Optical fiber communications
The third edition of this popular text and reference book presents the fundamental principles for understanding and applying optical fiber technology to sophisticated modern telecommunication systems.
Optical-fiber-based telecommunication networks have become a major information-transmission-system, with high capacity links encircling the globe in both terrestrial and undersea installations. Numerous passive and active optical devices within these links perform complex transmission and networking functions in the optical domain, such as signal amplification, restoration, routing, and switching. Along with the need to understand the functions of these devices comes the necessity to measure both component and network performance, and to model and stimulate the complex behavior of reliable high-capacity networks.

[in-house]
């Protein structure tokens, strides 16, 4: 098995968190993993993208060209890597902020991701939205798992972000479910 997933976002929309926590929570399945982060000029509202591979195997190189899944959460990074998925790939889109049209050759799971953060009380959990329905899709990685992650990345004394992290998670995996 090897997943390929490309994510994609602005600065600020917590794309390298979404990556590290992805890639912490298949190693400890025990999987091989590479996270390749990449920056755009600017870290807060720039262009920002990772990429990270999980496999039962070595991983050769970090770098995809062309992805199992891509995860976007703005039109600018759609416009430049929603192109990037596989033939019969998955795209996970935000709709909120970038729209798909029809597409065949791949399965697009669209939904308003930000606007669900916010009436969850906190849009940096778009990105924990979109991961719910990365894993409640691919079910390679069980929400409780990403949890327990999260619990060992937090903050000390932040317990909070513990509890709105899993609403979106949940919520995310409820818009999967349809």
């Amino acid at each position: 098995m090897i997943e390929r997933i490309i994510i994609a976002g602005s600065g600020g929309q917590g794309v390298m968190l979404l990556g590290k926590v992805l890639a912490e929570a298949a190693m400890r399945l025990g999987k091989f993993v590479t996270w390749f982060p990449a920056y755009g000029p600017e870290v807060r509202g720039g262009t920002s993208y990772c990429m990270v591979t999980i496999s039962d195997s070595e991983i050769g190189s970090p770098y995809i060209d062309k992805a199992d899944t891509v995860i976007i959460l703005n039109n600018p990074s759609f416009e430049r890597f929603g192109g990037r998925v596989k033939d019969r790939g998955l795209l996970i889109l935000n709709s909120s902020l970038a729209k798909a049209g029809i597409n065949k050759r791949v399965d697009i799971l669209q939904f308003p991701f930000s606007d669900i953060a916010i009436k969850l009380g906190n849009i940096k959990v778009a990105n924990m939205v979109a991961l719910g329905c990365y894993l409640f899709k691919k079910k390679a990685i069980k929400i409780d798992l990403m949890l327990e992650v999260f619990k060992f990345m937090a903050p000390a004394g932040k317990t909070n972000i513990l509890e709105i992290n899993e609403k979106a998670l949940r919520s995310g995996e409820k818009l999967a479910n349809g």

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Modal or speckle noise occurs when any losses that are speckle-pattern-
dependent are present in a link. Example of such losses are splices, connectors,
microbends, and photodetectors with nonuniform responsivity across the
K. O. Hill, Y. Tremblay, and B. S. Kawasaki, "Modal noise in multimode fiber links:
Theory and experiment," Opt. Lett., vol. 5. pp. 270-272, June 1980. 67. K. Sato
and K. Asatani, "Speckle noise reduction in fiber optic analog video transmission
LT-1, pp. 591-595, Dec. 1983. 46. F. M. Sears, I. A. White, R. B. Kummer, and F. T.
Stone, "Probability of modal noise in single- mode lightguide systems," J.
Lightwave Tech., vol. LT-4, pp. 652-655, June 1986. 47. K. Petermann and G.
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Overview of Optical Fiber Communications
Structures Waveguiding and Fabrication
Signal Degradation in Optical Fibers
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